Royal Bank of Canada (TSX:RY)(NYSE:RY) and Toronto-Dominion Bank (TSX:TD)(NYSE:TD) have been under pressure for the past six months, and investors are wondering if the recent pop in the stocks is the start of a new upward trend.
Let’s take a look at the two titans to see if one is a better pick right now.
Royal Bank of Canada
Royal recently impressed the markets with better-than-expected Q1 2015 earnings.
The company is benefiting from a stronger focus on capital markets, wealth management, and insurance because it looks for non-retail opportunities to generate income. The shift has been a successful one and the bank continues to expand its reach.
Royal signed a US$5.4 billion deal in January to purchase City National Corp., a U.S.-based wealth manager. The acquisition positions Royal for an aggressive expansion into private and commercial banking operations in the U.S., and marks an important return to the American market.
Royal’s previous big foray into the U.S. ended badly. The company spent 11 years trying to build a profitable U.S.-based retail franchise, but finally gave up in 2013 and sold the assets for $3.62 billion, taking a $1.57 billion charge in the process.
This time it looks like Royal might have the right assets in the right market.
In Canada, the bank continues to do well, despite concerns about consumer debt levels. Weakness in the oil sector is making some shareholders nervous, but management recently assured investors that the company is comfortable with its lending exposure to energy-related clients. Royal backed up the statement by increasing its dividend. The annualized payout of $3.08 now yields about 4%.
Toronto-Dominion also posted strong numbers for the first quarter of 2015. The company delivered adjusted earnings of $2.1 billion, representing a 5% increase over the same period last year.
The solid results were driven by continued strength in Canadian retail operations and an impressive 15% jump in earnings from the U.S. division.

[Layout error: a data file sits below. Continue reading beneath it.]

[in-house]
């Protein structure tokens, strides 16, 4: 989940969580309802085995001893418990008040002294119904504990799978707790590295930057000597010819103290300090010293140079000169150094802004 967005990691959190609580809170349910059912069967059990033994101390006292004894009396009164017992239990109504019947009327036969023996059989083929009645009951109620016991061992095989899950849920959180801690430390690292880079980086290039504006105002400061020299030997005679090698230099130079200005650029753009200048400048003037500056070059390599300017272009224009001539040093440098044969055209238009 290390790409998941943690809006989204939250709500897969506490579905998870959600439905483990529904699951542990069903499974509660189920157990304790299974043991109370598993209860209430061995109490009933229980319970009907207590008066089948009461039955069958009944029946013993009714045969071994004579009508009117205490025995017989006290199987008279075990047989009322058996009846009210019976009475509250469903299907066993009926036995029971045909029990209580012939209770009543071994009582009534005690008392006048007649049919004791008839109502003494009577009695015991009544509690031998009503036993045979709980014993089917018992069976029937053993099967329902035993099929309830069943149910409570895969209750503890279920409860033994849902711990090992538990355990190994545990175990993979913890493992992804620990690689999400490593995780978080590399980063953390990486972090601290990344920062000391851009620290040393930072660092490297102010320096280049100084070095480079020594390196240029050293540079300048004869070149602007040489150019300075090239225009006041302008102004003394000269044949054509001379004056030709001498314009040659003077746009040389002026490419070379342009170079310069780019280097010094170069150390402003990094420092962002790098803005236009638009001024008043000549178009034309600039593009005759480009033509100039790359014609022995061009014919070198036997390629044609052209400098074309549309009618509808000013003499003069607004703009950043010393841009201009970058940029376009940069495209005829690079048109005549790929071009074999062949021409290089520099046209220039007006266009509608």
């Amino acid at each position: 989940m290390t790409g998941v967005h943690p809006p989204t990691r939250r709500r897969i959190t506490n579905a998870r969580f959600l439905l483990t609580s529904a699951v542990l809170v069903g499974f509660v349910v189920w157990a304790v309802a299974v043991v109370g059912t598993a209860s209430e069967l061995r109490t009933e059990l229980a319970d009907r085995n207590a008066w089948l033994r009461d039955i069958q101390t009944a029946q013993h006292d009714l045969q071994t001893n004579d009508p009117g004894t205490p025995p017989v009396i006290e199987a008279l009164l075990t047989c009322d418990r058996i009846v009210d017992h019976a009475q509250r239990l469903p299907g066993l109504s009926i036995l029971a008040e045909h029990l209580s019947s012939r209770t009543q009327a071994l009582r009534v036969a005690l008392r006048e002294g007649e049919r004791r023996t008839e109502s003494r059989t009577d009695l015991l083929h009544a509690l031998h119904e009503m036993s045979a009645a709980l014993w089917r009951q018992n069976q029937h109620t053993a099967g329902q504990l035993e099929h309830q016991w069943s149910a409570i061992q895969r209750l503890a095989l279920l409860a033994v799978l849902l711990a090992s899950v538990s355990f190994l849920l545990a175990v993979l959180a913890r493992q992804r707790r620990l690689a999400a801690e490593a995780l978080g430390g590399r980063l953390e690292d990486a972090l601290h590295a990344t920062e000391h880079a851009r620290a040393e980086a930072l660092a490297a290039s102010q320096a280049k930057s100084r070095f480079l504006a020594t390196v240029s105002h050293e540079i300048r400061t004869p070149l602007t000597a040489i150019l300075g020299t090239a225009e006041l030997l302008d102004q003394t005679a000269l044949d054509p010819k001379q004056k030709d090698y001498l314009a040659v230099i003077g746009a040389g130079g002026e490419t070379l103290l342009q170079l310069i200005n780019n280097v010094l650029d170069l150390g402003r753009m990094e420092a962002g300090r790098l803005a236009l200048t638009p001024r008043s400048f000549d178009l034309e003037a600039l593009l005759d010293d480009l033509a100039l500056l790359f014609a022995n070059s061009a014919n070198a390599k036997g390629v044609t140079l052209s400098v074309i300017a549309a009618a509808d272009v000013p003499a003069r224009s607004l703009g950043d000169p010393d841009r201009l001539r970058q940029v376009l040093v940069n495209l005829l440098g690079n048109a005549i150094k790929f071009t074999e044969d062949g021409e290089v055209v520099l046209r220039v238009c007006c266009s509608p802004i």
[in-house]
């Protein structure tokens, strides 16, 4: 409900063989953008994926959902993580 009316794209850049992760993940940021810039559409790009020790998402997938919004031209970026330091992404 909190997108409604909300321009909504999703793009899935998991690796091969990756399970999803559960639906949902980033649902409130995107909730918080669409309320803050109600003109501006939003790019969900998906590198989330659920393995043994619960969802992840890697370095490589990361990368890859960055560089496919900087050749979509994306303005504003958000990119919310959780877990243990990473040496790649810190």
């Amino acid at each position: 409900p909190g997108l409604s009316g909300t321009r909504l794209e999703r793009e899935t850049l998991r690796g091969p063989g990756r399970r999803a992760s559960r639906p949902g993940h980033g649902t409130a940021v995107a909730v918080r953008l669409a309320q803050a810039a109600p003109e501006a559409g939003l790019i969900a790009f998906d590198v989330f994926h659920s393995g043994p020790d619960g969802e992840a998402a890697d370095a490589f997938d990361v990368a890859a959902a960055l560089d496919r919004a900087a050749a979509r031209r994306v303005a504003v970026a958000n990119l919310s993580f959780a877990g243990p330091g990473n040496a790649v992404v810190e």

Toronto-Dominion currently owns more than 1,300 U.S. branches that are located all along the East Coast from Maine right down to Florida. The company has spent about $17 billion to build the U.S. operation and now has more branches south of the border than it does in Canada. It is quite a growth story considering the company was essentially a non-player in the U.S. retail market a decade ago.
The Canadian operations are still more profitable, but lending growth in the U.S. and a strong U.S. dollar are providing a nice boost to results.
TD’s new CEO, Bharat Masrani, has consistently warned investors in recent months that the banking industry is facing some earnings headwinds. The conservative rhetoric might be warranted, but Toronto-Dominion can’t be too worried about earnings because the company just increased its dividend by 9%. The current payout of $2.04 yields about 3.75%.
Which should you buy?
Both Royal Bank and Toronto-Dominion are solid long-term bets. The two companies currently trade at almost identical valuations of 11.3 times forward earnings and 1.7 times book, which are reasonable compared to historical patterns.
Royal Bank’s earnings are more reliant on capital markets activities and this area of the business tends to be more volatile. For that reason, it might be safer to go with Toronto-Dominion at this point, given some of the economic concerns here in Canada.
Motley Fool Canada's market-beating team has just released a brand-new FREE report revealing 5 "dirt cheap" stocks that you can buy today for under $49 a share.
Our team thinks these 5 stocks are critically undervalued, but more importantly, could potentially make Canadian investors who act quickly a fortune.
Don't miss out! Simply click the link below to grab your free copy and discover all 5 of these stocks now.
This article represents the opinion of the writer, who may disagree with the “official” recommendation position of a Motley Fool premium service or advisor. We’re Motley! Questioning an investing thesis — even one of our own — helps us all think critically about investing and make decisions that help us become smarter, happier, and richer, so we sometimes publish articles that may not be in line with recommendations, rankings or other content.
Fool contributor Andrew Walker has no position in any stocks mentioned.